A Case Record Form or CRF is a document designed in consonance with the Protocol, to record data and other information on each trial subject. The CRF should be in a format that allows accurate input, presentation, verification, audit and inspection of the recorded data. CRFs can be either in a paper or an electronic version, and both are acceptable under the Indian Good Clinical Practice guidelines.
Design of the CRF
The CRF should facilitate the collection of all the critical data required by the Investigator and the research team. In addition, the design should facilitate accurate recording and reporting of all data. The CRF should ideally be designed in collaboration with the research team, including the Principal Investigator, Biostatistician, Database developer/programmer, Data Manager, Clinical Operations Manager, etc. Before finalising the questions that are to be included, it is advisable to review and pilot the CRF.
The design of the CRF should be such that it facilitates data collection, and helps in maintaining data integrity. Some important points to consider while designing the CRF:
- The CRF should be designed in a user-friendly manner, considering the needs of all who will be involved in data handling (investigator, biostatistician, trial monitors, data manager, data entry team, etc.) specially the end user.
- The safety related modules in the CRF (for recording Adverse Events and Serious Adverse Events related information) must be customised and appropriate as per the trial/study being conducted. Questions to be included in these modules should ideally be selected from a standard library.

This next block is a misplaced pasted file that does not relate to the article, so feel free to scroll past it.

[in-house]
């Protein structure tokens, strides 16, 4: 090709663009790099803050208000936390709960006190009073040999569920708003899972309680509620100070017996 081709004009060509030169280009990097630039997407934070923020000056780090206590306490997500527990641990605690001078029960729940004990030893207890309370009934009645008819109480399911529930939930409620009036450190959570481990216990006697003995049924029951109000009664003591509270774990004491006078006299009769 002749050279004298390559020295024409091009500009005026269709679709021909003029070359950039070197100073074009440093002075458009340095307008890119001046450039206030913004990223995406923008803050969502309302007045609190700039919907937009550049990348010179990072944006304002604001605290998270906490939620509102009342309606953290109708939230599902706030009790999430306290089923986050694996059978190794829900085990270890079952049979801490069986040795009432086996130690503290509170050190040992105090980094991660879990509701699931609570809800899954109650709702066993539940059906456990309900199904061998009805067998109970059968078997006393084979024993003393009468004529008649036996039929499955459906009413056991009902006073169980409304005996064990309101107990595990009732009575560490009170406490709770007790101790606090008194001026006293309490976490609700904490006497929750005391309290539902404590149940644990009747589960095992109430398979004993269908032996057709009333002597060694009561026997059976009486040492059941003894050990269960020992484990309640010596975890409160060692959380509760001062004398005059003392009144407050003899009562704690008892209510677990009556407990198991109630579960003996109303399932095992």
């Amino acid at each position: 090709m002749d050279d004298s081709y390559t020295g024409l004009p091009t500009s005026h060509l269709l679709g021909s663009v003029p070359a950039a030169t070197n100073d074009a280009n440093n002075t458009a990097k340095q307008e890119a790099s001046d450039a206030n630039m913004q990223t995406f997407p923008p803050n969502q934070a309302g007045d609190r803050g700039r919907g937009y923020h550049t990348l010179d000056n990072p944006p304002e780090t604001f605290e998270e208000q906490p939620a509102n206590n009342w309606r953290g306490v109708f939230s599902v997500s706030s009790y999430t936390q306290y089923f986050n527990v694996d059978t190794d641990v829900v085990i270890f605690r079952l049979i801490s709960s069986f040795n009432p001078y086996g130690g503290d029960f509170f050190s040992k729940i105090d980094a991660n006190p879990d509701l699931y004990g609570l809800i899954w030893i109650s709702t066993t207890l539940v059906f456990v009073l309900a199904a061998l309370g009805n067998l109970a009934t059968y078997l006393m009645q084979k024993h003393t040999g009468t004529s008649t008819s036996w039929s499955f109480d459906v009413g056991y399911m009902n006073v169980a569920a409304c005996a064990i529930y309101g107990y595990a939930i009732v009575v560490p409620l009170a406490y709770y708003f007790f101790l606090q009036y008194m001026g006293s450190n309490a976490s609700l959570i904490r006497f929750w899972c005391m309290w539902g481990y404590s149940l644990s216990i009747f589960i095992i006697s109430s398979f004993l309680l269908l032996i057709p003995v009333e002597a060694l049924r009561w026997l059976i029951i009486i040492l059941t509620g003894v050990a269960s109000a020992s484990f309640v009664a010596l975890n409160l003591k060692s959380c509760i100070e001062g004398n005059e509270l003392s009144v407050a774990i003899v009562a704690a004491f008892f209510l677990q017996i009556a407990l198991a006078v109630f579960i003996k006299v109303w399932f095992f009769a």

- The efficacy related modules in a CRF are specific to the therapeutic area and protocol. These are considered to be unique to the study, and it might be difficult to rely solely on a library / pre-defined set of questions for this module.
CRF is generally not a single form, rather a series of forms that record data pertinent to the trial. Some examples of the forms that might be included in the CRF are given below. However, this list is not exhaustive and should be customised according to the trial:
- Documentation of informed consent
- Screening or Eligibility form [inclusion and exclusion criteria]
- Randomization form
- Enrolment form
- Demographic information form
- Medical history form
- Physical or general examination form
- Concomitant medications form
- Baseline assessment or vital signs form
- Pre-existing and Adverse Events form
- Serious Adverse Events form
- Study visit forms
- End of study form
Essential elements of a well-designed CRF are explained in this document.
Electronic CRF (eCRF):
The eCRF is an auditable, electronic record of information that is reported for each participant in a trial. It enables clinical investigational data to be systematically captured, reviewed, stored, analysed and reported. eCRF’s are generally preferred over paper-based CRFs due to an improved data quality and integrity, relatively better discrepancy management and a faster data lock. eCRF’s also facilitate remote monitoring and a real time access to the data. It is however essential to ensure that the equipment (computers / mobile / tablets) used for data entry is password protected and can be accessed only by the appointed personnel. This is recommended to ensure privacy and confidentiality of research participants.
References and Further Reading:
- Good Clinical Practices for Clinical Research in India, Central Drugs Standard Control Organization, 2001, available online.
- ICH Harmonised Guideline, Integrated Addendum to ICH E6(R1): Guideline for Good Clinical Practice E6(R2), current step 4 version, dated 9th November 2016, available online (last accessed on 26.02.2019).
- Guidance for Industry: Electronic Source Data in Clinical Investigations, U.S. Department of Health and Human Services, Food and Drug Administration, September 2013, available online (last accessed 06.03.2019).